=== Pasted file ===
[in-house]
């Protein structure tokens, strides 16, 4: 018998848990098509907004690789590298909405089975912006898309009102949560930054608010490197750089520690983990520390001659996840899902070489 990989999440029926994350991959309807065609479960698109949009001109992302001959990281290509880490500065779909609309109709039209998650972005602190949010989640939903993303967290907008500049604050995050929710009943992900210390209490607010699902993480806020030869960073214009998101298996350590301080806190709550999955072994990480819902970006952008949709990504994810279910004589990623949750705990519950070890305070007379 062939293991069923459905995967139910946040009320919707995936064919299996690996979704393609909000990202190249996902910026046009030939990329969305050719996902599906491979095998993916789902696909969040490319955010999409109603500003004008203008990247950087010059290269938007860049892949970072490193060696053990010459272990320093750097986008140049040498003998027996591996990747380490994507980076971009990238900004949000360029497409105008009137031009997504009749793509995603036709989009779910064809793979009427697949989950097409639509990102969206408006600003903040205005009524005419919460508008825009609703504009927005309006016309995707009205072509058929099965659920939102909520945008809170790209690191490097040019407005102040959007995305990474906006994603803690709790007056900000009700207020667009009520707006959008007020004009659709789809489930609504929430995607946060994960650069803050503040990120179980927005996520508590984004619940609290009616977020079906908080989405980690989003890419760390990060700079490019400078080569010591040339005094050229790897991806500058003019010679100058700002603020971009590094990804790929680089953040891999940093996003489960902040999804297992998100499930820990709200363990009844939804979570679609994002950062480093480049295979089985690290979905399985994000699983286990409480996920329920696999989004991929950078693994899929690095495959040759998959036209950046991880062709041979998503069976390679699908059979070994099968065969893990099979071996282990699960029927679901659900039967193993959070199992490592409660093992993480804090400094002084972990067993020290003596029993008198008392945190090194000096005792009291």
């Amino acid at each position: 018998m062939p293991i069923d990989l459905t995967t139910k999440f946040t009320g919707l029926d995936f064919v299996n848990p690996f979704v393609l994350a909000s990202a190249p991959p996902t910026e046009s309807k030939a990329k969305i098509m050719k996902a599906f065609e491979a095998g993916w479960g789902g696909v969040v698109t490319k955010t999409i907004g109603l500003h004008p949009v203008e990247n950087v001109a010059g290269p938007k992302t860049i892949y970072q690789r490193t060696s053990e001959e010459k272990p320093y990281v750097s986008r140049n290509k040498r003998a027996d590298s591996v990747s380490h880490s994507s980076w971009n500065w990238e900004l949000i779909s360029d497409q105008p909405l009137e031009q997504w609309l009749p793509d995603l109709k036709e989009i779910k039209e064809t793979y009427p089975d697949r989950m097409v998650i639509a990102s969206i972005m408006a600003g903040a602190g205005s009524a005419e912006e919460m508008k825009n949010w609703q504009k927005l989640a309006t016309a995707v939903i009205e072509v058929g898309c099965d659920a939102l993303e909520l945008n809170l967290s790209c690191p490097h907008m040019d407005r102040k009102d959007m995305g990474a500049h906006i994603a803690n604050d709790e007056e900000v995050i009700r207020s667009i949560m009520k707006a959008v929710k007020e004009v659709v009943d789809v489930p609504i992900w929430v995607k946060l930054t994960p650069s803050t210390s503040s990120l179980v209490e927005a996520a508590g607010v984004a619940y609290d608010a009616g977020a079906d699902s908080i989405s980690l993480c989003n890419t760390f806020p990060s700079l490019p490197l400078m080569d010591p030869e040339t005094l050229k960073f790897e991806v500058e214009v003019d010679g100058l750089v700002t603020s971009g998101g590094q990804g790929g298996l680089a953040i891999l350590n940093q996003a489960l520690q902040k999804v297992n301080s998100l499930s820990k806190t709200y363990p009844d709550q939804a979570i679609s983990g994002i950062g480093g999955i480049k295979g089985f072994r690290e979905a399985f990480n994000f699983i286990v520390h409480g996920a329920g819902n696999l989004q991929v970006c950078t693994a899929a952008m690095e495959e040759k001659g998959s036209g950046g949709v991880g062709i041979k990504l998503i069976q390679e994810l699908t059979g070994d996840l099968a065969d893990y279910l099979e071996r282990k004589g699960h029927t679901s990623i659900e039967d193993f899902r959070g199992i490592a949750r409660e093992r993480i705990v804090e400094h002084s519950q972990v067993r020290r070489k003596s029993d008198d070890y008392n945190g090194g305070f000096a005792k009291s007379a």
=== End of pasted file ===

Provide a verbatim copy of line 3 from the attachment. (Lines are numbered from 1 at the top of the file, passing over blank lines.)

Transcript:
């Amino acid at each position: 018998m062939p293991i069923d990989l459905t995967t139910k999440f946040t009320g919707l029926d995936f064919v299996n848990p690996f979704v393609l994350a909000s990202a190249p991959p996902t910026e046009s309807k030939a990329k969305i098509m050719k996902a599906f065609e491979a095998g993916w479960g789902g696909v969040v698109t490319k955010t999409i907004g109603l500003h004008p949009v203008e990247n950087v001109a010059g290269p938007k992302t860049i892949y970072q690789r490193t060696s053990e001959e010459k272990p320093y990281v750097s986008r140049n290509k040498r003998a027996d590298s591996v990747s380490h880490s994507s980076w971009n500065w990238e900004l949000i779909s360029d497409q105008p909405l009137e031009q997504w609309l009749p793509d995603l109709k036709e989009i779910k039209e064809t793979y009427p089975d697949r989950m097409v998650i639509a990102s969206i972005m408006a600003g903040a602190g205005s009524a005419e912006e919460m508008k825009n949010w609703q504009k927005l989640a309006t016309a995707v939903i009205e072509v058929g898309c099965d659920a939102l993303e909520l945008n809170l967290s790209c690191p490097h907008m040019d407005r102040k009102d959007m995305g990474a500049h906006i994603a803690n604050d709790e007056e900000v995050i009700r207020s667009i949560m009520k707006a959008v929710k007020e004009v659709v009943d789809v489930p609504i992900w929430v995607k946060l930054t994960p650069s803050t210390s503040s990120l179980v209490e927005a996520a508590g607010v984004a619940y609290d608010a009616g977020a079906d699902s908080i989405s980690l993480c989003n890419t760390f806020p990060s700079l490019p490197l400078m080569d010591p030869e040339t005094l050229k960073f790897e991806v500058e214009v003019d010679g100058l750089v700002t603020s971009g998101g590094q990804g790929g298996l680089a953040i891999l350590n940093q996003a489960l520690q902040k999804v297992n301080s998100l499930s820990k806190t709200y363990p009844d709550q939804a979570i679609s983990g994002i950062g480093g999955i480049k295979g089985f072994r690290e979905a399985f990480n994000f699983i286990v520390h409480g996920a329920g819902n696999l989004q991929v970006c950078t693994a899929a952008m690095e495959e040759k001659g998959s036209g950046g949709v991880g062709i041979k990504l998503i069976q390679e994810l699908t059979g070994d996840l099968a065969d893990y279910l099979e071996r282990k004589g699960h029927t679901s990623i659900e039967d193993f899902r959070g199992i490592a949750r409660e093992r993480i705990v804090e400094h002084s519950q972990v067993r020290r070489k003596s029993d008198d070890y008392n945190g090194g305070f000096a005792k009291s007379a």